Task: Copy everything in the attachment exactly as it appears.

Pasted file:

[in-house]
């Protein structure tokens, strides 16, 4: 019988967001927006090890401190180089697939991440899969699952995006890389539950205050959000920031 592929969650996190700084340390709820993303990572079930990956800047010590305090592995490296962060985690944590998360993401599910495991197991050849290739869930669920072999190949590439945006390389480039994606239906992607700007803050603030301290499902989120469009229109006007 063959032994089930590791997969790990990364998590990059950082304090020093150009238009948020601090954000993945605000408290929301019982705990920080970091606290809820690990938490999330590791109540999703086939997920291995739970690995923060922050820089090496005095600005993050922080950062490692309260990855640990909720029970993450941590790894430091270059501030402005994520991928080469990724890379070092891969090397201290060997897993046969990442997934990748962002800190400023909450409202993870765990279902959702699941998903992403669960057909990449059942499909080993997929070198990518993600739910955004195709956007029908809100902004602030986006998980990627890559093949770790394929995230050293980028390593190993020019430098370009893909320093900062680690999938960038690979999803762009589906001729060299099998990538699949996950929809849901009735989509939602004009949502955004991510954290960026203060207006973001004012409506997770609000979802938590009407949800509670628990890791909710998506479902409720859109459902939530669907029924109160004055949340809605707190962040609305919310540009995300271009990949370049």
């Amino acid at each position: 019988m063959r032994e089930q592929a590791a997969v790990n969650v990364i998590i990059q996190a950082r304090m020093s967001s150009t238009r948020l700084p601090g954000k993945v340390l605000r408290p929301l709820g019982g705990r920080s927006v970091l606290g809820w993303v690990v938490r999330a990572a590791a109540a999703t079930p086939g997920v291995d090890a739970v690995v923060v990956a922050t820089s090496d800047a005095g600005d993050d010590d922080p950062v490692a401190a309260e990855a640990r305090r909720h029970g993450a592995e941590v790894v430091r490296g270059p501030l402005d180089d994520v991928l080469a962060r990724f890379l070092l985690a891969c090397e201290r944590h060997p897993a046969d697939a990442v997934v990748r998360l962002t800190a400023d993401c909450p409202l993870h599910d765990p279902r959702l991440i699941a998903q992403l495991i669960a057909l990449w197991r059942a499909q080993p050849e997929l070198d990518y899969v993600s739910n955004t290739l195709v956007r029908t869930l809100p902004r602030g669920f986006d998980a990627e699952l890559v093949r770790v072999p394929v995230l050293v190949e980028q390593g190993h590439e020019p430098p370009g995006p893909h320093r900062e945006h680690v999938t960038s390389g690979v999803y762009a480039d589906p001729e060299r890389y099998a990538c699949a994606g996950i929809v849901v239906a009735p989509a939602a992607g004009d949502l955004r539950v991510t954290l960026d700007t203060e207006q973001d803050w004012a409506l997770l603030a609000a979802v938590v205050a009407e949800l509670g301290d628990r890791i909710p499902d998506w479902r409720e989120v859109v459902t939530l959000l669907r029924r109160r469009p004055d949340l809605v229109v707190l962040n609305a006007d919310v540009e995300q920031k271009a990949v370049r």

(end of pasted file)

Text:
[in-house]
């Protein structure tokens, strides 16, 4: 019988967001927006090890401190180089697939991440899969699952995006890389539950205050959000920031 592929969650996190700084340390709820993303990572079930990956800047010590305090592995490296962060985690944590998360993401599910495991197991050849290739869930669920072999190949590439945006390389480039994606239906992607700007803050603030301290499902989120469009229109006007 063959032994089930590791997969790990990364998590990059950082304090020093150009238009948020601090954000993945605000408290929301019982705990920080970091606290809820690990938490999330590791109540999703086939997920291995739970690995923060922050820089090496005095600005993050922080950062490692309260990855640990909720029970993450941590790894430091270059501030402005994520991928080469990724890379070092891969090397201290060997897993046969990442997934990748962002800190400023909450409202993870765990279902959702699941998903992403669960057909990449059942499909080993997929070198990518993600739910955004195709956007029908809100902004602030986006998980990627890559093949770790394929995230050293980028390593190993020019430098370009893909320093900062680690999938960038690979999803762009589906001729060299099998990538699949996950929809849901009735989509939602004009949502955004991510954290960026203060207006973001004012409506997770609000979802938590009407949800509670628990890791909710998506479902409720859109459902939530669907029924109160004055949340809605707190962040609305919310540009995300271009990949370049």
């Amino acid at each position: 019988m063959r032994e089930q592929a590791a997969v790990n969650v990364i998590i990059q996190a950082r304090m020093s967001s150009t238009r948020l700084p601090g954000k993945v340390l605000r408290p929301l709820g019982g705990r920080s927006v970091l606290g809820w993303v690990v938490r999330a990572a590791a109540a999703t079930p086939g997920v291995d090890a739970v690995v923060v990956a922050t820089s090496d800047a005095g600005d993050d010590d922080p950062v490692a401190a309260e990855a640990r305090r909720h029970g993450a592995e941590v790894v430091r490296g270059p501030l402005d180089d994520v991928l080469a962060r990724f890379l070092l985690a891969c090397e201290r944590h060997p897993a046969d697939a990442v997934v990748r998360l962002t800190a400023d993401c909450p409202l993870h599910d765990p279902r959702l991440i699941a998903q992403l495991i669960a057909l990449w197991r059942a499909q080993p050849e997929l070198d990518y899969v993600s739910n955004t290739l195709v956007r029908t869930l809100p902004r602030g669920f986006d998980a990627e699952l890559v093949r770790v072999p394929v995230l050293v190949e980028q390593g190993h590439e020019p430098p370009g995006p893909h320093r900062e945006h680690v999938t960038s390389g690979v999803y762009a480039d589906p001729e060299r890389y099998a990538c699949a994606g996950i929809v849901v239906a009735p989509a939602a992607g004009d949502l955004r539950v991510t954290l960026d700007t203060e207006q973001d803050w004012a409506l997770l603030a609000a979802v938590v205050a009407e949800l509670g301290d628990r890791i909710p499902d998506w479902r409720e989120v859109v459902t939530l959000l669907r029924r109160r469009p004055d949340l809605v229109v707190l962040n609305a006007d919310v540009e995300q920031k271009a990949v370049r």